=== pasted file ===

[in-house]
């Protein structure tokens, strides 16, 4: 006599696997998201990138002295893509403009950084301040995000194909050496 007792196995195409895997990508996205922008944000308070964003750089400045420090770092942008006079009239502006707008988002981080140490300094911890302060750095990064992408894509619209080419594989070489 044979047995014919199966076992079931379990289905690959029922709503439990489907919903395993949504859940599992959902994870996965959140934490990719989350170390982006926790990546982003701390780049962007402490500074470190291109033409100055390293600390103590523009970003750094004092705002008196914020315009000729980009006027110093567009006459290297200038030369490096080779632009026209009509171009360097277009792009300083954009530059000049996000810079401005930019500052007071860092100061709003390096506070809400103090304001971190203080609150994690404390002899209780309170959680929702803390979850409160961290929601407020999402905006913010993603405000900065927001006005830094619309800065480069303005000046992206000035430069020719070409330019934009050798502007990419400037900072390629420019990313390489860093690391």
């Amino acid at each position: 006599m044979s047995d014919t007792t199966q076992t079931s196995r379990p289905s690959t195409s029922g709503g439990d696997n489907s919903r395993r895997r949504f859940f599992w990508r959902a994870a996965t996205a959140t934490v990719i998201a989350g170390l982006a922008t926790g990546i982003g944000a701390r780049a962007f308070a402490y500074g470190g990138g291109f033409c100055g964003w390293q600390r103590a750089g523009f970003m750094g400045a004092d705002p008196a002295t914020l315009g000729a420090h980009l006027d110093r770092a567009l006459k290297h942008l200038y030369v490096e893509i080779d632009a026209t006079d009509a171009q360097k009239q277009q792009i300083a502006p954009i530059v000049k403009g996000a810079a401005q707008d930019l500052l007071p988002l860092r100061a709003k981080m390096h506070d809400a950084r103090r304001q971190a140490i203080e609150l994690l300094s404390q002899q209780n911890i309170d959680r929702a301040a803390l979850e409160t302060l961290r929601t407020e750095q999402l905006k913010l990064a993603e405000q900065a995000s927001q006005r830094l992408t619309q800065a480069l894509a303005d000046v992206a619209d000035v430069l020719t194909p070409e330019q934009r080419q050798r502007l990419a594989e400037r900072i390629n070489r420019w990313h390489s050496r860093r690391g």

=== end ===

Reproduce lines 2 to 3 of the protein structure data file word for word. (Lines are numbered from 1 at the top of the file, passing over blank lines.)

């Protein structure tokens, strides 16, 4: 006599696997998201990138002295893509403009950084301040995000194909050496 007792196995195409895997990508996205922008944000308070964003750089400045420090770092942008006079009239502006707008988002981080140490300094911890302060750095990064992408894509619209080419594989070489 044979047995014919199966076992079931379990289905690959029922709503439990489907919903395993949504859940599992959902994870996965959140934490990719989350170390982006926790990546982003701390780049962007402490500074470190291109033409100055390293600390103590523009970003750094004092705002008196914020315009000729980009006027110093567009006459290297200038030369490096080779632009026209009509171009360097277009792009300083954009530059000049996000810079401005930019500052007071860092100061709003390096506070809400103090304001971190203080609150994690404390002899209780309170959680929702803390979850409160961290929601407020999402905006913010993603405000900065927001006005830094619309800065480069303005000046992206000035430069020719070409330019934009050798502007990419400037900072390629420019990313390489860093690391």
């Amino acid at each position: 006599m044979s047995d014919t007792t199966q076992t079931s196995r379990p289905s690959t195409s029922g709503g439990d696997n489907s919903r395993r895997r949504f859940f599992w990508r959902a994870a996965t996205a959140t934490v990719i998201a989350g170390l982006a922008t926790g990546i982003g944000a701390r780049a962007f308070a402490y500074g470190g990138g291109f033409c100055g964003w390293q600390r103590a750089g523009f970003m750094g400045a004092d705002p008196a002295t914020l315009g000729a420090h980009l006027d110093r770092a567009l006459k290297h942008l200038y030369v490096e893509i080779d632009a026209t006079d009509a171009q360097k009239q277009q792009i300083a502006p954009i530059v000049k403009g996000a810079a401005q707008d930019l500052l007071p988002l860092r100061a709003k981080m390096h506070d809400a950084r103090r304001q971190a140490i203080e609150l994690l300094s404390q002899q209780n911890i309170d959680r929702a301040a803390l979850e409160t302060l961290r929601t407020e750095q999402l905006k913010l990064a993603e405000q900065a995000s927001q006005r830094l992408t619309q800065a480069l894509a303005d000046v992206a619209d000035v430069l020719t194909p070409e330019q934009r080419q050798r502007l990419a594989e400037r900072i390629n070489r420019w990313h390489s050496r860093r690391g």